Lucas Valeriu Ntuba Radebe is a South African former footballer who played primarily as a centre-back.
He is a football icon in South Africa and overseas. The late Nelson Mandela who I regards as my hero once called Lucas Radebe “my hero.”
He was born in 1969 in Soweto. He attended high school near Zeerust where he joined ICL Birds in the now defunct Bophuthatswana Soccer League. He played for ICL Birds from 1987 to 1988.
He was recruited to Kaizer Chiefs in 1989. He started of his Kaizer Chiefs career as a goalkeeper and then switched positions to play as a central midfielder. He would then switch positions again to play as a defender.
Between 1989 and 1994 he made about 113 appearances for the senior Kaizer Chiefs team and scored 5 goals.
In 1991 he was shot while on his way to the shops. He reached the hospital and needed emergency surgery. Miraculously the bullet which entered his back and exited his thigh missed his organs. According to Wiki “it is suspected that someone was hired to shot him rather than allow him to switch clubs.” Conspiracy theories.
In 1994 Philemon Masinga and Lucas Radebe moved to Leeds United for a transfer fee of 250,000 pounds.
Radebe didn’t find his footing initially at leeds as he suffered from injuries which would prevent him from regular first team appearances. When he started to find his footing he started to shine as a Leeds player so much so that he was named captain of the team for the 1998-99 seasons. During that season Leads finished fourth in the FA Premier League and qualified for the UEFA Cup.
In the 1999-2000 seasons Leeds finished third in the FA Premier League and reached the semi-finals in the Champions League. There are reports that during that time he received interest from Manchester United, A.C. Milan and Roma which he turned down.
In 2000 he was awarded the FIFA Fair Play Award and in the very year he sustained serious knee and ankle injuries which kept him side lined for almost two years. Once he healed from his injuries he found it difficult to regain his place in the team.
He played for Leeds United from 1994 to 2005 and made about 201 appearances. At the end of the 2005 season he retired from professional football.
He played for South Africa from 1992 to 2003 making 70 appearances and scoring two goals for his country.
He made his international debut on 7 July 1992 against Cameroon.
In 1996 he was a member of the South African team that won the African Nations Cup.
What Happened to Lucas Radebe?
When he retired at the end of the 2005 season Leeds United held a testimonial for Radebe at Elland Road on 2 May 2005 attended by a crowd of over 37,886. He also held a retirement match in Durban and the proceeds where donated to charity.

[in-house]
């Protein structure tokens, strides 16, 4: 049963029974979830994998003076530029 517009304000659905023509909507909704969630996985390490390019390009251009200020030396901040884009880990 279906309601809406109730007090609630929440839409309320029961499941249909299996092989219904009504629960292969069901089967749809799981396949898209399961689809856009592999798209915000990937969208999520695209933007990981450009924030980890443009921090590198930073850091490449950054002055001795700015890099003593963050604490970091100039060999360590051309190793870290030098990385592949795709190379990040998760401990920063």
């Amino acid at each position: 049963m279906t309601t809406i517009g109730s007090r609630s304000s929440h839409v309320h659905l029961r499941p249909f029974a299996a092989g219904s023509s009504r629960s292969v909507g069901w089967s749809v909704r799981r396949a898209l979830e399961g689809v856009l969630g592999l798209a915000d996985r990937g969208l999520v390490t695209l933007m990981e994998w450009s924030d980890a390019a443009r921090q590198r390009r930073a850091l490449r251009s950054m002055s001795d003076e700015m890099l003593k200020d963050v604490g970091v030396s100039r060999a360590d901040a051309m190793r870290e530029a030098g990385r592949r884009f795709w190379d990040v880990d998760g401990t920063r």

In 2006 he announced that he was going back to Leeds after failing to secure a job to be involved in the team set-up of Bafana Bafana at the 2010 World Cup.
In 2008 a Leeds micro-brewery went to the Elland Road club to ask supporters to name their latest beer. The overwhelming favourite was Radebeer. Fans could now drink in honour of the football legend Lucas Radebe as they played for promotion.
In 2009 the English Football Association announced Radebe as an ambassador to help boost the 2018 World Cup bid.
He collapsed while on a treadmill and was later diagnosed with a rare heart condition. In a TimesLive article he said “I didn’t know what happened to me. I didn’t feel anything. I was unconscious. I woke up in hospital.”
“But I’m convinced it was related to my wife’s death. You think, as a man, you have to be strong for the kids. But inside? Inside, I was breaking. I didn’t know how I was going to cope.”
In 2010 he won the PFA Merit award for his contribution to football. He was also a pundit during the FIFA 2010 World Cup.
He met Thobela Silver who he married in a lovely traditional ceremony in 2015.
More recently though Lucas Radebe has publicly made his interest to challenge SAFA president Danny Jordaan for the top job in South African Football.
However the Football Transformation Forum declared Radebe ineligible for candidacy, as rules prohibit presidential hopefuls who have served less than five years with in the national or regional structures.
There are those that want SAFA to amend the rules to allow him to run for president. Lucas Radebe says he is willing to follow the necessary steps to the top job.